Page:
In developing our YAC, our process was characterized by what Derr has called for as a “deepening of the process, from one that views participation as a hierarchical power relation to one that moves the process into a dialogue with mutual benefits and exchange” [4] (p. 120). As opposed to creating a staff- or adult-driven model for our YAC, we made a conscious decision in our YAC development process to ensure that the youth had lead roles in the development of the council. In doing so, we respond to Malone and Hartung’s call that theories of youth participation “should be generated from the field rather than applied from adult-centered theory building” [38] (p. 26). This partnership, as an alliance between adults and youth, helped us to move toward developing a reciprocal relationship from the beginning, as opposed to a more authoritative one [1]. Such an adult–youth co-learning partnership allowed for the adults to guide the youth, acting as “natural mentors” for the young people, but keeping them at the heart of the decision-making process [58] (p. 173). In other words, we conceptualized a youth-driven process as being directed by youth, with the support of HEAL staff and students, so that the development process itself provided opportunities for mentorship and youth leadership and research skills development [58]. A youth member of our YAC Development Team reflects on this experience in Box 1. On a more theoretical level, this process led to the development of the model of a rope ladder. We realized that a new model of participation is warranted to reflect the complexity of our experiences and needs during the YAC development process.
Box 1. Reflections on the YAC Development Process.
Being a high school student among researchers and other adults was an intimidating experience at the beginning of this project. It’s an interesting power dynamic and it’s not often that adults rely on youth for their opinions. I was afraid of making a mistake or providing the “wrong answer” so I chose to be careful about what I shared. This not only curbed the development of many ideas I had, but also limited my participation in discussions. Over time, I acclimatized to the lab and its members, which made it easier to communicate and become an active participant. This feeling of being inexperienced was a great personal barrier I was required to overcome during consultations and even interviews with future YAC members. Having adults who not only trusted me but also supported my opinions, greatly aided me in overcoming this obstacle and allowed me to gain confidence along the way. I not only worked through personal barriers but also gained new skills through the development of this YAC. Reading and understanding academic papers is not only a foreign concept in high school, but it is a skill that requires years of practice. Receiving exposure to academic literature not only proved to be a prominent starting point for our development of the YAC but also introduced a very important side of academia that we will encounter in our post-secondary endeavors. However, literature was only the beginning of everything I learned during my time in the lab. I gained knowledge about research as a whole in terms of ethical considerations, grants and writing research papers. Creating the council went from something that would ideally coincide with our co-op terms and end in June, to a project that is still ongoing. Not only were we introduced to new concepts to consider in order for our YAC to function successfully, we were also editing and adding to our terms of reference. It was a constant loop of creating, consulting and fixing that is still progressing. Altogether, creating this YAC not only helped me overcome personal obstacles but also proved to be an incredibly unique experience that introduced me to the world of academia. It made me realize how essential youth voice is to research and how much they could gain from an experience similar to mine. This is why we created the YAC, to elevate underrepresented voices in research and to allow youth to have a unique opportunity to express their opinions.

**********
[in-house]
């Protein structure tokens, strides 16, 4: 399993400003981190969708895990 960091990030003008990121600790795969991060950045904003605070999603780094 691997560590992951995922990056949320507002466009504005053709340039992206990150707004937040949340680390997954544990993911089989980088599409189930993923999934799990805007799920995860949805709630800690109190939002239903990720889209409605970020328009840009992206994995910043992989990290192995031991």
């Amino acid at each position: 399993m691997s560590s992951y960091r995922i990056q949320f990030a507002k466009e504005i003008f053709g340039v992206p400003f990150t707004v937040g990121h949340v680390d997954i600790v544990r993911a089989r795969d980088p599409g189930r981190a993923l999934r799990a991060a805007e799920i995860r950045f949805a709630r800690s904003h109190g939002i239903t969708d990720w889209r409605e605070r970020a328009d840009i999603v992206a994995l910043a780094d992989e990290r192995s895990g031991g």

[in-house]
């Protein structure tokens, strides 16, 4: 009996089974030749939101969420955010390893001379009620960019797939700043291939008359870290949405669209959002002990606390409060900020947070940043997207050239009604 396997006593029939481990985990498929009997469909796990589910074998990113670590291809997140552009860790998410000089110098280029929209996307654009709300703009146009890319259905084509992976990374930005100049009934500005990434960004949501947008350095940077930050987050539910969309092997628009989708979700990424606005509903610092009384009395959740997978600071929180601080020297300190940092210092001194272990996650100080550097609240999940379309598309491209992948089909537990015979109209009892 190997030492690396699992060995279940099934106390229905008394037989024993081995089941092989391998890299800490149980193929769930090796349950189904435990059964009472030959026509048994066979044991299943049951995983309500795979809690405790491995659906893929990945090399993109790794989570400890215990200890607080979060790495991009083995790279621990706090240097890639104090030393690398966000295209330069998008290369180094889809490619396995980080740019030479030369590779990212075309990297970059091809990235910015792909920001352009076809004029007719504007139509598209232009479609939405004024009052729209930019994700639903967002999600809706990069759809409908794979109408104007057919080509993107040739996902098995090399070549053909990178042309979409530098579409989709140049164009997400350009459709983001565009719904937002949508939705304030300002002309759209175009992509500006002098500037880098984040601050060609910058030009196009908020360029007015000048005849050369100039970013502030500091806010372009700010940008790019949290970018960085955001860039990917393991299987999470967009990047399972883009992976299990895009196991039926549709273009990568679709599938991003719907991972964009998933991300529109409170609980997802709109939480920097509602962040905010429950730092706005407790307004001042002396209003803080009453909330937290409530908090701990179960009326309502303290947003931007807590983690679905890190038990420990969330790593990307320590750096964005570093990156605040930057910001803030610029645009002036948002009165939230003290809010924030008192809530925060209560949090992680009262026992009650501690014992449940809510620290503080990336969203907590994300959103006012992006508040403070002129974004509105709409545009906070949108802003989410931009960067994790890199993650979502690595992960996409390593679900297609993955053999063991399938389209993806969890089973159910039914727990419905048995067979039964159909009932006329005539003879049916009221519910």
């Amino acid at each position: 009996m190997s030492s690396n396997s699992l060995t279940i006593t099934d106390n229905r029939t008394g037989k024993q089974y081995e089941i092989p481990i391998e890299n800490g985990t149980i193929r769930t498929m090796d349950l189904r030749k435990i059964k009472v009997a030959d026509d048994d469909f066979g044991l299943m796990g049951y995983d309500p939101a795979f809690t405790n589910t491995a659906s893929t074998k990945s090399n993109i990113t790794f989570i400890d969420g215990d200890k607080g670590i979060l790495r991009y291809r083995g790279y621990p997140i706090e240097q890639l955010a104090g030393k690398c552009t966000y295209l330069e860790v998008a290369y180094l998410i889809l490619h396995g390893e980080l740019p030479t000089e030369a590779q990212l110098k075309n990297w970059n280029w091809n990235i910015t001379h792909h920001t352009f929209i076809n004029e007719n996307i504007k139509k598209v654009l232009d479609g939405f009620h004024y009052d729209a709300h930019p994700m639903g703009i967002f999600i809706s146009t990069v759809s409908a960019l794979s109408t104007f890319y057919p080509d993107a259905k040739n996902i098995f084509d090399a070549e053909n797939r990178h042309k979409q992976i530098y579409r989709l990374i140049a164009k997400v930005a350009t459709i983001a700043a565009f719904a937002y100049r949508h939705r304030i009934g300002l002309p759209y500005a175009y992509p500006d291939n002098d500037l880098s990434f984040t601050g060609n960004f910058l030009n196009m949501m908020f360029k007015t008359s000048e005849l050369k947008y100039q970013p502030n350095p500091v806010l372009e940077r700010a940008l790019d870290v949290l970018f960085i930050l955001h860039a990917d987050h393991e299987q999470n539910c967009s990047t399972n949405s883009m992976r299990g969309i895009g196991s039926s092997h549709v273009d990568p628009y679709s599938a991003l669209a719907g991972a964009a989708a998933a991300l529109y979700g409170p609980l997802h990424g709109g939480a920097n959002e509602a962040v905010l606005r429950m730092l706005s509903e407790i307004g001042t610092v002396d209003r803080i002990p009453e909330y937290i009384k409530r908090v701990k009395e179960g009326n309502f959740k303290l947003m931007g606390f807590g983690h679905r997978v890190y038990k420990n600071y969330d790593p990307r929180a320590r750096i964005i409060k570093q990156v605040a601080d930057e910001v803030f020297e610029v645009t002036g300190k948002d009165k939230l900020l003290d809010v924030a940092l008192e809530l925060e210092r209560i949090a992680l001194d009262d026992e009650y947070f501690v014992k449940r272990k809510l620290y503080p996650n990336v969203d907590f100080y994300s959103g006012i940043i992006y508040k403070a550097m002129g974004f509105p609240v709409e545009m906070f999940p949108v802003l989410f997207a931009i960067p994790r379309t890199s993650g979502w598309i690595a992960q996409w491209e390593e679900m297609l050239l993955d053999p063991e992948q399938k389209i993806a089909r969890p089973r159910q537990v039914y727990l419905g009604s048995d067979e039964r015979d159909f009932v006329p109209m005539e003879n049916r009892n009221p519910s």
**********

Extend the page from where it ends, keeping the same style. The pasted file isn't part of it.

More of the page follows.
~ Krishna Arunkumar, Grade 12
In January 2018, we invited three high school students (K.A., A.M., S.P.) who were carrying out practicum placements at the HEAL, as part of a high school for-credit course, to take on the role of the leaders of our YAC Development Team. Students were encouraged to exercise their original ideas and creativity for the YAC, with the ultimate goals of (1) creating a HEALYAC Terms of Reference that would provide an initial framework for the YAC, and (2) recruiting and launching the inaugural YAC. Figure 1 illustrates the various phases and iterative nature our YAC development process, from initial research to launch. To achieve these goals, the YAC Development Team engaged in an iterative two-part process, where staff roles in this process were conceived as being facilitative. For example, the staff pointed students to resources, helped to facilitate academic protocols (such as ethics approval), and provided guidance and feedback as needed.